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Automated Measurement of Pelvic Incidence from X-Ray Images

  • Robert Korez
  • Michael Putzier
  • Tomaž VrtovecEmail author
Conference paper
Part of the Lecture Notes in Computer Science book series (LNCS, volume 11404)

Abstract

One of the most important parameters of sagittal pelvic alignment is the pelvic incidence (PI), which is commonly measured from sagittal X-ray images of the pelvis as the angle between the line connecting the midpoint of the femoral head centers with the center of the sacral endplate, and the line orthogonal to the sacral endplate. In this paper, we present the results of a fully automated measurement of PI from X-ray images that is based on the deep learning technologies. In each sagittal X-ray image of the pelvis, regions of interest (sacral endplate and both femoral heads) are first automatically defined, and then landmarks are detected within these regions, i.e. the anterior edge, the center and the posterior edge of the sacral endplate that define the line of the sacral endplate inclination, and the centers of both femoral heads with the corresponding midpoint representing the hip axis. From the hip axis, and the line along the sacral endplate and its center, PI is computed. Measurements were performed on X-ray pelvic images from 38 subjects (15 males/23 females; mean age 71.1 years), and statistical analysis of reference manual and fully automated measurements revealed a relatively good agreement, with the mean absolute difference ± standard deviation of \(5.1\,{\pm }\,4.4^\circ \) and Pearson correlation coefficient of \(R\,=\,0.82\) (p-value below \(10^{-6}\)), with the paired t-test revealing no statistically significant differences (p-value above 0.05). The differences between reference manual and fully automated measurements were within the repeatability and reliability of manual measurements, indicating that PI can be accurately determined by the proposed fully automated approach.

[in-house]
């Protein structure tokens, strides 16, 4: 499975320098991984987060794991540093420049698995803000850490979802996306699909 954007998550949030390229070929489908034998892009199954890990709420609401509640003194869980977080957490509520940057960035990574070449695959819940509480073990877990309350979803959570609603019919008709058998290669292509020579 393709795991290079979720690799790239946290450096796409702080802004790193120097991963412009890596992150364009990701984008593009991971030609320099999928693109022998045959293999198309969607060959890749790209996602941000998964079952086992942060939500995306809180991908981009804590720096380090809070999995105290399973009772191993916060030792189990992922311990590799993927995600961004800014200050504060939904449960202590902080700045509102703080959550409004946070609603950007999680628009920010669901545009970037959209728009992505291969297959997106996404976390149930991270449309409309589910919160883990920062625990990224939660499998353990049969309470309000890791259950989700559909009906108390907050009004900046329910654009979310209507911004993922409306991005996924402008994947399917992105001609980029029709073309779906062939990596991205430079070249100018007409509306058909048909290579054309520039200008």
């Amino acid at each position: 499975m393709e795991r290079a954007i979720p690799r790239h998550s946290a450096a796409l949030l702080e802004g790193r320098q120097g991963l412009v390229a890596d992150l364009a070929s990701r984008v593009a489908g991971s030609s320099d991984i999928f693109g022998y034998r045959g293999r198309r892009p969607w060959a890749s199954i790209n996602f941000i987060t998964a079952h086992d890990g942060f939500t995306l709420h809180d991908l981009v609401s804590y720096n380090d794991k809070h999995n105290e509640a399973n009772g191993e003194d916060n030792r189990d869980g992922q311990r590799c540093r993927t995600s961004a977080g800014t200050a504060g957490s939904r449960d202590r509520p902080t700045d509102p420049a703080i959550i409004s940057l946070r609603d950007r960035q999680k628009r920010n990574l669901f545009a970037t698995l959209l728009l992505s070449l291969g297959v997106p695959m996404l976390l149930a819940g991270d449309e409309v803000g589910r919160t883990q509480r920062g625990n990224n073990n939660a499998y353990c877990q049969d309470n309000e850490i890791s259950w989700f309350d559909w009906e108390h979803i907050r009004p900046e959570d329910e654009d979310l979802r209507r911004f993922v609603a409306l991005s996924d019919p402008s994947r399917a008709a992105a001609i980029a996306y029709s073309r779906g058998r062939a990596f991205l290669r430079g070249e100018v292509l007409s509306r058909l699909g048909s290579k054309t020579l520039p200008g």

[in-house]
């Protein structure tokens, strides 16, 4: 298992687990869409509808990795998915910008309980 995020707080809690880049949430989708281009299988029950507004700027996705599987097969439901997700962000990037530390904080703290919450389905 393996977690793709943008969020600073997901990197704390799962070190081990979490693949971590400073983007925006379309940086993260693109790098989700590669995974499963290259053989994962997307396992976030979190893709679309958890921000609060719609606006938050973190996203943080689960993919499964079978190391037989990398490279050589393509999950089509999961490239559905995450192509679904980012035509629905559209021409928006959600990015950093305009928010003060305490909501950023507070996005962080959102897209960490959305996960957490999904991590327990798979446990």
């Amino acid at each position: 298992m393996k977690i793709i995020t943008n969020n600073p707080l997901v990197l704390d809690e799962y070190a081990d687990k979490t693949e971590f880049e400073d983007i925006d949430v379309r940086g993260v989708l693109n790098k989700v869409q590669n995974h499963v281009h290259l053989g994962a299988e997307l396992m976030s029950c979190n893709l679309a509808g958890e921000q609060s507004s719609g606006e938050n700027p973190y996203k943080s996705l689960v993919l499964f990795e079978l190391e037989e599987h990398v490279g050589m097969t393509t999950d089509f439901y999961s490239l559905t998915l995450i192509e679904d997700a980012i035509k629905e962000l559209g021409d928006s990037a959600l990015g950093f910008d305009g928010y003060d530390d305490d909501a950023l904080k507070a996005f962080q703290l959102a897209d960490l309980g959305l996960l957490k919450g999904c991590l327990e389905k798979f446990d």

Keywords

Pelvic incidence X-ray imaging Deep learning 

Notes

Acknowledgements

This work was supported by Raylytic GmbH, Leipzig, Germany, partly by the Slovenian Research Agency under grants P2-0232 and J2-7118, and partly by the German Research Foundation (DFG) under project number PU 510/2-1.

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Copyright information

© Springer Nature Switzerland AG 2019

Authors and Affiliations

  1. 1.Faculty of Electrical EngineeringUniversity of LjubljanaLjubljanaSlovenia
  2. 2.Charité University HospitalBerlinGermany

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